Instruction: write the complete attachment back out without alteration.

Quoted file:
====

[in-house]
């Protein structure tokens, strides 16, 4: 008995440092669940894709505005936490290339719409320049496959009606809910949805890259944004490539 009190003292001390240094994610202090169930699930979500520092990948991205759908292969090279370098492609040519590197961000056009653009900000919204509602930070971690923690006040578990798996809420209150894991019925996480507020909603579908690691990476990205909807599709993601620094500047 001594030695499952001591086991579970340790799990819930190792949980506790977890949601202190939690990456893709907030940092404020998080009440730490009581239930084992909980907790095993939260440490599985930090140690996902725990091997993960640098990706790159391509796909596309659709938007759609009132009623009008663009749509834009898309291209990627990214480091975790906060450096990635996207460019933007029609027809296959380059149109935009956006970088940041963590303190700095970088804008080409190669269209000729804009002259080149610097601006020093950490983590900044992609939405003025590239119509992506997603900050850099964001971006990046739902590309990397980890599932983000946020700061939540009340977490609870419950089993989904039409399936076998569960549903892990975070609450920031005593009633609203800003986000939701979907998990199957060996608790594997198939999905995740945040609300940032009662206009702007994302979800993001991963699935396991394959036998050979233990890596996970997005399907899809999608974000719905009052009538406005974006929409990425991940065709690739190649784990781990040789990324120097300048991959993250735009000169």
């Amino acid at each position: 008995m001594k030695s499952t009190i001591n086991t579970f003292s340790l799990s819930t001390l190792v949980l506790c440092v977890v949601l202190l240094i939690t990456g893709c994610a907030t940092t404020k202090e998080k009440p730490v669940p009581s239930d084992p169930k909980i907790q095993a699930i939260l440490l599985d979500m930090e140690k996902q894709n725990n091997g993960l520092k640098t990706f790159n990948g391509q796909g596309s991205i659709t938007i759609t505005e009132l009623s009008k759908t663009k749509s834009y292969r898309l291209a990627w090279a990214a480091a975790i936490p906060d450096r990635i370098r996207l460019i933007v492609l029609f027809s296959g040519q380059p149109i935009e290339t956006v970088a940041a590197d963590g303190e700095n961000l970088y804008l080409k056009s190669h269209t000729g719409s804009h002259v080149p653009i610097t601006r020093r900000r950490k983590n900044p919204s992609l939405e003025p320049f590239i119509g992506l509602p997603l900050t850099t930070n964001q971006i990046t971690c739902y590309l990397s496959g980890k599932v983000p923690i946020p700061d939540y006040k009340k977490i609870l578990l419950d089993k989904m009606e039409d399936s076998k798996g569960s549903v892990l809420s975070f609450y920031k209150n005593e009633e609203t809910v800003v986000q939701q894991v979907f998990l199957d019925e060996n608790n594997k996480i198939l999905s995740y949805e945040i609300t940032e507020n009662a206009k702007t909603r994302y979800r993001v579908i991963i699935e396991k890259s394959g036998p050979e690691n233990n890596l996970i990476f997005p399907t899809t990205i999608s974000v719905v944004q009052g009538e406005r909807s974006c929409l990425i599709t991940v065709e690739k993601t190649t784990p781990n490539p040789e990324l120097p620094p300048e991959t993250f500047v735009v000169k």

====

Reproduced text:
[in-house]
């Protein structure tokens, strides 16, 4: 008995440092669940894709505005936490290339719409320049496959009606809910949805890259944004490539 009190003292001390240094994610202090169930699930979500520092990948991205759908292969090279370098492609040519590197961000056009653009900000919204509602930070971690923690006040578990798996809420209150894991019925996480507020909603579908690691990476990205909807599709993601620094500047 001594030695499952001591086991579970340790799990819930190792949980506790977890949601202190939690990456893709907030940092404020998080009440730490009581239930084992909980907790095993939260440490599985930090140690996902725990091997993960640098990706790159391509796909596309659709938007759609009132009623009008663009749509834009898309291209990627990214480091975790906060450096990635996207460019933007029609027809296959380059149109935009956006970088940041963590303190700095970088804008080409190669269209000729804009002259080149610097601006020093950490983590900044992609939405003025590239119509992506997603900050850099964001971006990046739902590309990397980890599932983000946020700061939540009340977490609870419950089993989904039409399936076998569960549903892990975070609450920031005593009633609203800003986000939701979907998990199957060996608790594997198939999905995740945040609300940032009662206009702007994302979800993001991963699935396991394959036998050979233990890596996970997005399907899809999608974000719905009052009538406005974006929409990425991940065709690739190649784990781990040789990324120097300048991959993250735009000169």
């Amino acid at each position: 008995m001594k030695s499952t009190i001591n086991t579970f003292s340790l799990s819930t001390l190792v949980l506790c440092v977890v949601l202190l240094i939690t990456g893709c994610a907030t940092t404020k202090e998080k009440p730490v669940p009581s239930d084992p169930k909980i907790q095993a699930i939260l440490l599985d979500m930090e140690k996902q894709n725990n091997g993960l520092k640098t990706f790159n990948g391509q796909g596309s991205i659709t938007i759609t505005e009132l009623s009008k759908t663009k749509s834009y292969r898309l291209a990627w090279a990214a480091a975790i936490p906060d450096r990635i370098r996207l460019i933007v492609l029609f027809s296959g040519q380059p149109i935009e290339t956006v970088a940041a590197d963590g303190e700095n961000l970088y804008l080409k056009s190669h269209t000729g719409s804009h002259v080149p653009i610097t601006r020093r900000r950490k983590n900044p919204s992609l939405e003025p320049f590239i119509g992506l509602p997603l900050t850099t930070n964001q971006i990046t971690c739902y590309l990397s496959g980890k599932v983000p923690i946020p700061d939540y006040k009340k977490i609870l578990l419950d089993k989904m009606e039409d399936s076998k798996g569960s549903v892990l809420s975070f609450y920031k209150n005593e009633e609203t809910v800003v986000q939701q894991v979907f998990l199957d019925e060996n608790n594997k996480i198939l999905s995740y949805e945040i609300t940032e507020n009662a206009k702007t909603r994302y979800r993001v579908i991963i699935e396991k890259s394959g036998p050979e690691n233990n890596l996970i990476f997005p399907t899809t990205i999608s974000v719905v944004q009052g009538e406005r909807s974006c929409l990425i599709t991940v065709e690739k993601t190649t784990p781990n490539p040789e990324l120097p620094p300048e991959t993250f500047v735009v000169k």